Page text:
The inspiration for UAWelcome came as a response to learning about what was happening in the Ukraine in February 2022. Early February, I had another idea for the TigerGraph hackathon, but when the news hit, I was absolutely heartbroken. I knew I had to do something to help. Desperately searching for organizations to donate for and monitoring social media posts asking for help, I felt unable to make a significant impact.

That’s when I met Kateryna, who was helping refugees through her personal connections and just started to put together a website She already had all the expertise in community management, so I joined her on the IT side. We decided to focus on helping refugees entering the US to start a new life - find a place to live, help with paperwork, school for kids, etc. From the beginning, it was obvious that many people want to help but don't even know where to start. Also, they have other obligations and limitations, so we had to come up with a framework to carefully consolidate and coordinate available resources.

The whole operation could essentially be described as a human-in-the-loop ETL process. Initially, refugees and volunteers fill in online forms and the data is exported into csv format. Then, the team members get in touch with participants to verify the information, get more details, and try to match people in need with those who can help. The tasks and forms were constantly changing as we learned how to do things better. It’s amazing how messy the google sheets became in no time. Having a decent amount of experience with knowledge graphs in NLP applications, I realized that might be exactly what we needed.

What it does

Graph allowed us to build a crowdsourcing platform that is simple to use and maintain despite the ever-changing requirements. On the frontend, participants fill out simple forms to specify what their needs are or what they can offer. This data is exported into csv, parsed and stored into Tigergraph. Then, volunteers can access the data via task-specific apps, so that they only see and edit relevant slots, reducing cognitive overload and risk of accidental changes. The current tasks include refugee and host verification, arranging plane tickets, and matching refugees with host families.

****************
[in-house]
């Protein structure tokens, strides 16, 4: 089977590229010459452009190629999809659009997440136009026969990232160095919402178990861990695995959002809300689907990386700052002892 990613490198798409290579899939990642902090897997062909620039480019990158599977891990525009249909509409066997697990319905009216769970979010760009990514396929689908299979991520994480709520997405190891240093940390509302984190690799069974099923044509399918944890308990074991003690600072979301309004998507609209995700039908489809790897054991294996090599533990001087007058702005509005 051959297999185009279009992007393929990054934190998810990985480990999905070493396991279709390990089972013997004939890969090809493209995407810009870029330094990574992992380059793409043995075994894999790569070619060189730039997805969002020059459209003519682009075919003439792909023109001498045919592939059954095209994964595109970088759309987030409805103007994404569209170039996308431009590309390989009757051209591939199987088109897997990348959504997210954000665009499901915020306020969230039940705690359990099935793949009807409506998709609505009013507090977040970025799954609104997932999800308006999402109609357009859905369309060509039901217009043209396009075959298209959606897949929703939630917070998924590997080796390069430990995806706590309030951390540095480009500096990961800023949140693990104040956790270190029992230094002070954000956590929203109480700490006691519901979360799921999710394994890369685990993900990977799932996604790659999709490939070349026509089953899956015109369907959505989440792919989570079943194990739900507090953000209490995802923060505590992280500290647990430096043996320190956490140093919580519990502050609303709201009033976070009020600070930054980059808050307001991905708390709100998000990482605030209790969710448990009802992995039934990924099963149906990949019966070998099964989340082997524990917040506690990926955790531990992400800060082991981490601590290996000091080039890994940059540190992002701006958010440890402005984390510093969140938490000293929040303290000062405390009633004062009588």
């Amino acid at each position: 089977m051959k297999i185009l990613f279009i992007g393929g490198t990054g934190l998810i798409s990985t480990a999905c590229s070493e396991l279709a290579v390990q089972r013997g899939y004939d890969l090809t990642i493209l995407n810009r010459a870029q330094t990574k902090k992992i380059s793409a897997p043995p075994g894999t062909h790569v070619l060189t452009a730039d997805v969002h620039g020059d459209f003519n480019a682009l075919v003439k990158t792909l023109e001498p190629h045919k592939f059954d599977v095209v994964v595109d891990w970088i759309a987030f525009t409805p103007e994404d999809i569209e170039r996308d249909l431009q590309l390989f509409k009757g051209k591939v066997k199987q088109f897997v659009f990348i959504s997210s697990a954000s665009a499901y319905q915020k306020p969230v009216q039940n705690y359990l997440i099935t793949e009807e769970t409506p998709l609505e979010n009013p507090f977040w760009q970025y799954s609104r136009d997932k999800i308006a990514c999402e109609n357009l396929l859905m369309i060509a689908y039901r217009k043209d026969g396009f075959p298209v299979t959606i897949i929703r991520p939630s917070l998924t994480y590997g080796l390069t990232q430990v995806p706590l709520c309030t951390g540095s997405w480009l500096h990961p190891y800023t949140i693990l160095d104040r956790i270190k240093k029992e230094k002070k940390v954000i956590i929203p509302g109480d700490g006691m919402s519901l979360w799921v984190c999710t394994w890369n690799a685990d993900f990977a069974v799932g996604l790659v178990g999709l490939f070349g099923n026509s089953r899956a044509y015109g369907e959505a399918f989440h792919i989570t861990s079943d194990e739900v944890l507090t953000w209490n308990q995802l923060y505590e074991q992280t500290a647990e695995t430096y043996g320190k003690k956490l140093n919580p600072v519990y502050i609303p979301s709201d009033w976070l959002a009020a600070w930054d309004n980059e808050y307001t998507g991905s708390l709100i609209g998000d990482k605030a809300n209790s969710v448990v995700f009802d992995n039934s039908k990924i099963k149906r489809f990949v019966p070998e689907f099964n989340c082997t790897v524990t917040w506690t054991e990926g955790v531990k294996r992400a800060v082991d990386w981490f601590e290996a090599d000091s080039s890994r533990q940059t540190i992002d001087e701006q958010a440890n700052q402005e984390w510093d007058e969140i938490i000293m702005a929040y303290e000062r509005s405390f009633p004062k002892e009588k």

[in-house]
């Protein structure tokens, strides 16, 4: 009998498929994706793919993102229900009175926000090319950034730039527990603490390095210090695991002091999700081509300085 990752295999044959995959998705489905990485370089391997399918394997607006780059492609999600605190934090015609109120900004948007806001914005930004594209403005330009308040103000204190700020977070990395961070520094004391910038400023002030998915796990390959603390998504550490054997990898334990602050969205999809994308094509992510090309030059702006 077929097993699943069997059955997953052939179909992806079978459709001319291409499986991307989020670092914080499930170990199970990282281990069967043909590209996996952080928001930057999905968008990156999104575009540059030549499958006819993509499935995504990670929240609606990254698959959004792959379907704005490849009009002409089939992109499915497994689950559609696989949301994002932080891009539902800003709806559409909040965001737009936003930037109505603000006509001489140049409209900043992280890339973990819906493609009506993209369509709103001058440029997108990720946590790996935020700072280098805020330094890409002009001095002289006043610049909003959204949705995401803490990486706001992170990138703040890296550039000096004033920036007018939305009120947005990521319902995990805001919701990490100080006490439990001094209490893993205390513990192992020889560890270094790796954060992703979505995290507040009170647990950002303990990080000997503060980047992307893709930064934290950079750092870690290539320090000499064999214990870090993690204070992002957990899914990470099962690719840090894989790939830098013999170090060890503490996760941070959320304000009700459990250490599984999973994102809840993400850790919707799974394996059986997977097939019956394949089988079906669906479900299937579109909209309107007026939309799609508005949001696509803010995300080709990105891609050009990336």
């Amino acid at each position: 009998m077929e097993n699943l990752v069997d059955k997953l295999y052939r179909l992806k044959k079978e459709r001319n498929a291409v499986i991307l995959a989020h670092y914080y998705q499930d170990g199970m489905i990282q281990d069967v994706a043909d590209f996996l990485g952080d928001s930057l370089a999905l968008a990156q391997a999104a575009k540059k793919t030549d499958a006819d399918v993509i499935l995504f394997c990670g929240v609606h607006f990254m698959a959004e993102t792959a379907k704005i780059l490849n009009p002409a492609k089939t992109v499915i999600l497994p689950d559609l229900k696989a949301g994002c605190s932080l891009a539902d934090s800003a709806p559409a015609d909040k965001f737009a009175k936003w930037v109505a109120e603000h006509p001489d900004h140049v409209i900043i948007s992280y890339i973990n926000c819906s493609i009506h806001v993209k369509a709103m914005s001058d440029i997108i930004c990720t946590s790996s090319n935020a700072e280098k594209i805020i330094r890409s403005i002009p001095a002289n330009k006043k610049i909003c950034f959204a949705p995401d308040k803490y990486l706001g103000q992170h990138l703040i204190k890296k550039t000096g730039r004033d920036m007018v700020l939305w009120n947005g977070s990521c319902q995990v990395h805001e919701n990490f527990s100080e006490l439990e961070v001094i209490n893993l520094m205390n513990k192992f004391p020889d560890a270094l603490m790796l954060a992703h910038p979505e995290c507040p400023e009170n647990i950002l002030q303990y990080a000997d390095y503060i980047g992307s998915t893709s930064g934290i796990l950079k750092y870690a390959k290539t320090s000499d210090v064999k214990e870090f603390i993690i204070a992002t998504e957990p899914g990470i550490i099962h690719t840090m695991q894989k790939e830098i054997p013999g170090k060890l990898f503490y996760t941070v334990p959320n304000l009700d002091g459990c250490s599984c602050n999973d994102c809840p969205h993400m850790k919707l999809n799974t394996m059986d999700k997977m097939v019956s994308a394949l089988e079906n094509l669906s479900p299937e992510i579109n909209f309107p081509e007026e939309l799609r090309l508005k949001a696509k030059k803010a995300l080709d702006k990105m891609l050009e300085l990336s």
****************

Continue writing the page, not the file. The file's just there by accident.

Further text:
If someone is looking for shelter, we can match them with those who offer a home in an intelligent way, aiming to maximize individual experience as well as optimizing overall efficiency. People who need help with paperwork or school enrollment are connected to those who already succeeded with the task and opted to help others.

Volunteers supporting the backend operations can access the apps on their own schedule and do one task at a time. The simplicity of the apps - both from UI and business logic perspective allows us to quickly onboard new volunteers with various levels of technical skill.

How we built it

Having data in csv format, the original idea was to use graphs only for modeling the data and keeping it organized. It quickly became apparent that we need a better way to interact with data as we were juggling csv files with python scripts and google sheets.